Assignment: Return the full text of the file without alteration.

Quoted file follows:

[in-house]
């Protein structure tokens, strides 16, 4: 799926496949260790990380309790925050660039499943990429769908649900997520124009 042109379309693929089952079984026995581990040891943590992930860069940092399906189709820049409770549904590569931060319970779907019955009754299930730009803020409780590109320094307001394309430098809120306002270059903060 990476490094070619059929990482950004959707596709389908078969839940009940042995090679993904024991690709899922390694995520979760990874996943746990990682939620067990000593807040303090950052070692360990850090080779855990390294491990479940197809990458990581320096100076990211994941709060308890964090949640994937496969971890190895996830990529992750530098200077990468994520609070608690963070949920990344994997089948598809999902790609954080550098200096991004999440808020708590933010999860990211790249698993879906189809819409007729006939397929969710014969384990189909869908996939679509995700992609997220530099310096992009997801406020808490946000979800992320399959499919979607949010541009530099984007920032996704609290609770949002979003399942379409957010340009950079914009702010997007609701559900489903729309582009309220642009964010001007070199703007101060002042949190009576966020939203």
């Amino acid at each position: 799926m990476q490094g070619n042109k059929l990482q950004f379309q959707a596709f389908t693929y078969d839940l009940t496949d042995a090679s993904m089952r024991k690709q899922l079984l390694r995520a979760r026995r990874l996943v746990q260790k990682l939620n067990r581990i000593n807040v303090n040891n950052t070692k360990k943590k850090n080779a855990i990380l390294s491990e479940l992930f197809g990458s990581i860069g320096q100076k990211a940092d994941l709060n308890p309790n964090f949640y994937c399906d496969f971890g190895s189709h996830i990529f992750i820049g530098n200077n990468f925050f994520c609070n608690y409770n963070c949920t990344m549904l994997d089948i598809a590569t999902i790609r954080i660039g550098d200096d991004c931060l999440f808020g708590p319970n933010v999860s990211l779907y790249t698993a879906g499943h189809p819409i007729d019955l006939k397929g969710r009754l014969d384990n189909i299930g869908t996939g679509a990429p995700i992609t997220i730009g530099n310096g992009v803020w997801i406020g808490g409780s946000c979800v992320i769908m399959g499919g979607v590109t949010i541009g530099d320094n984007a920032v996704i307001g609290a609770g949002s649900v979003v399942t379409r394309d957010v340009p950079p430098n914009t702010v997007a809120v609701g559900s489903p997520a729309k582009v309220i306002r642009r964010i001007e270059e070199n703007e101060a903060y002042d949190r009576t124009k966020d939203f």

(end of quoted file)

[in-house]
């Protein structure tokens, strides 16, 4: 799926496949260790990380309790925050660039499943990429769908649900997520124009 042109379309693929089952079984026995581990040891943590992930860069940092399906189709820049409770549904590569931060319970779907019955009754299930730009803020409780590109320094307001394309430098809120306002270059903060 990476490094070619059929990482950004959707596709389908078969839940009940042995090679993904024991690709899922390694995520979760990874996943746990990682939620067990000593807040303090950052070692360990850090080779855990390294491990479940197809990458990581320096100076990211994941709060308890964090949640994937496969971890190895996830990529992750530098200077990468994520609070608690963070949920990344994997089948598809999902790609954080550098200096991004999440808020708590933010999860990211790249698993879906189809819409007729006939397929969710014969384990189909869908996939679509995700992609997220530099310096992009997801406020808490946000979800992320399959499919979607949010541009530099984007920032996704609290609770949002979003399942379409957010340009950079914009702010997007609701559900489903729309582009309220642009964010001007070199703007101060002042949190009576966020939203």
């Amino acid at each position: 799926m990476q490094g070619n042109k059929l990482q950004f379309q959707a596709f389908t693929y078969d839940l009940t496949d042995a090679s993904m089952r024991k690709q899922l079984l390694r995520a979760r026995r990874l996943v746990q260790k990682l939620n067990r581990i000593n807040v303090n040891n950052t070692k360990k943590k850090n080779a855990i990380l390294s491990e479940l992930f197809g990458s990581i860069g320096q100076k990211a940092d994941l709060n308890p309790n964090f949640y994937c399906d496969f971890g190895s189709h996830i990529f992750i820049g530098n200077n990468f925050f994520c609070n608690y409770n963070c949920t990344m549904l994997d089948i598809a590569t999902i790609r954080i660039g550098d200096d991004c931060l999440f808020g708590p319970n933010v999860s990211l779907y790249t698993a879906g499943h189809p819409i007729d019955l006939k397929g969710r009754l014969d384990n189909i299930g869908t996939g679509a990429p995700i992609t997220i730009g530099n310096g992009v803020w997801i406020g808490g409780s946000c979800v992320i769908m399959g499919g979607v590109t949010i541009g530099d320094n984007a920032v996704i307001g609290a609770g949002s649900v979003v399942t379409r394309d957010v340009p950079p430098n914009t702010v997007a809120v609701g559900s489903p997520a729309k582009v309220i306002r642009r964010i001007e270059e070199n703007e101060a903060y002042d949190r009576t124009k966020d939203f």